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Leaders discuss creating native court in Manitoba

Hey there, time traveller!
This article was published 26/5/2013 (1543 days ago), so information in it may no longer be current.

Manitoba may soon get what Toronto, Vancouver and even Prince Albert, Sask. already have -- an aboriginal court.

Northern Grand Chief David Harper joined Chief Provincial Court Judge Ken Champagne, staff from the Crown's office and defence lawyers at a roundtable meeting Friday morning vowed to explore setting up what would be Manitoba's first aboriginal community court.

It was a preliminary meeting, so what an aboriginal court would look like remains up in the air, and requires significant research, co-ordination and funding, said Harper.

But Harper said he envisions courts, some likely located in northern Manitoba, held in Dene, Cree and Oji-Cree. He also would like to see elders bring elements of traditional justice into the process and provide offenders with access to drug treatment, healing circles or other programs that could better halt a cycle of crime and reduce the rising cost of prosecutions and incarceration.

Statistics Canada said last fall it costs about $130,000 per year to house a federal inmate, money Harper said would be better spent healing broken people and communities.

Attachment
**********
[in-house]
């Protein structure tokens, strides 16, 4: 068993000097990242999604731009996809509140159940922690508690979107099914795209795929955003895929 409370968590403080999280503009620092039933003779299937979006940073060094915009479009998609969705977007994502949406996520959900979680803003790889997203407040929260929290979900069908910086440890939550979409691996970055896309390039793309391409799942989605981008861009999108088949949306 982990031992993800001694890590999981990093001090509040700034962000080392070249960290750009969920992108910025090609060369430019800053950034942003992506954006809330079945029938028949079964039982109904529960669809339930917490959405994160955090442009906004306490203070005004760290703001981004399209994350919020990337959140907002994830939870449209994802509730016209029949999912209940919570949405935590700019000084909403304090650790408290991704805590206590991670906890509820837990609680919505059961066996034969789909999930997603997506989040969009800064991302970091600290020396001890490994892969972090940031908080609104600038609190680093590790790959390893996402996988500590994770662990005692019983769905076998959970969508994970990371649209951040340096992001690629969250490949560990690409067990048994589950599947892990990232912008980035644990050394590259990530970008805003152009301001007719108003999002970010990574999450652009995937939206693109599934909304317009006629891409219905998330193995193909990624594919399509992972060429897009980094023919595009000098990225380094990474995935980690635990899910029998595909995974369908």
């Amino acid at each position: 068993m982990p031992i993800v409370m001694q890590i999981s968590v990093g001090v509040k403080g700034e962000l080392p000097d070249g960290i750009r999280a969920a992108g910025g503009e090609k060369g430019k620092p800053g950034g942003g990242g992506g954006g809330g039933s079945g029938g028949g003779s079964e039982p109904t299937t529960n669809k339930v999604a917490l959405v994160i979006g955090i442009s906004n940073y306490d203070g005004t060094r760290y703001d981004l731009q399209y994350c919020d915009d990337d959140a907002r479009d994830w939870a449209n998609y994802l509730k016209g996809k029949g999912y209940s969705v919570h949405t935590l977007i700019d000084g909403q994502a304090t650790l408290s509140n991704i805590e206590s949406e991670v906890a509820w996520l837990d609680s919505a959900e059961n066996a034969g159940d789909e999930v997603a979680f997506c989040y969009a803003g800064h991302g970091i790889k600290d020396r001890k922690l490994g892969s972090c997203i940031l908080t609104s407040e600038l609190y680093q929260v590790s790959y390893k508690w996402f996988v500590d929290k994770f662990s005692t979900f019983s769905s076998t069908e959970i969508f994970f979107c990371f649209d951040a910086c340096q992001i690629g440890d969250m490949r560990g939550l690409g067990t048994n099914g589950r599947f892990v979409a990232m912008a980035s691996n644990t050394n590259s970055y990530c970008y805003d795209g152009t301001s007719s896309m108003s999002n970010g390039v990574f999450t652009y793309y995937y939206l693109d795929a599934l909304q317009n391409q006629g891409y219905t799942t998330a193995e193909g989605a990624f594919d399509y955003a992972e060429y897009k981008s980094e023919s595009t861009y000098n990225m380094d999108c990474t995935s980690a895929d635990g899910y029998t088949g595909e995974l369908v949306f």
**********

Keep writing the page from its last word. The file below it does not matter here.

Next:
"It is time to take the helm," said Harper. "We have to start somewhere."

Despite its huge aboriginal population, Manitoba is a laggard when it comes to innovative solutions for the overrepresentation of aboriginal people in prisons and jails. More than 70 per cent of inmates in provincial jails are aboriginal, and roughly one in five in federal prisons are M©tis or from First Nations.

Toronto has the oldest urban aboriginal court in Canada, but it seems old-school compared to newer models, such as Yukon's peacemaker court, where elders join a judge in passing sentence, or Vancouver's First Nation court, which is based on recommendations in Manitoba's Aboriginal Justice Inquiry.

Aboriginal courts follow the Criminal Code and Canadian jurisprudence, but they typically involve elders, mediation with victims and rehabilitation programs that draw on aboriginal traditions.

The Supreme Court paved the way for aboriginal courts in the 1999 Gladue decision, which expanded upon Criminal Code provisions that say courts must seek alternatives to incarceration, especially for aboriginal people. Canada's top court said judges must also consider an aboriginal offender's personal history and the century of government policies that have devastated aboriginal institutions, family structures, land rights and cultural traditions.

Harper said the next step is to study how other aboriginal courts work, including some in the United States, and develop a proposal to pilot a made-in-Manitoba one.

Darren Sawchuk, president of the Criminal Defence Lawyers Association of Manitoba and one of the people at Friday's meeting, cautioned discussions are just at the preliminary stage, and must be led by the aboriginal community. But he said he was encouraged by Friday's meeting.

"The seed has been planted," he said. "The AJI was 25 years ago, and I don't think we've come very far trying to solve some of these issues. I think everyone recognizes we need to do some things differently."


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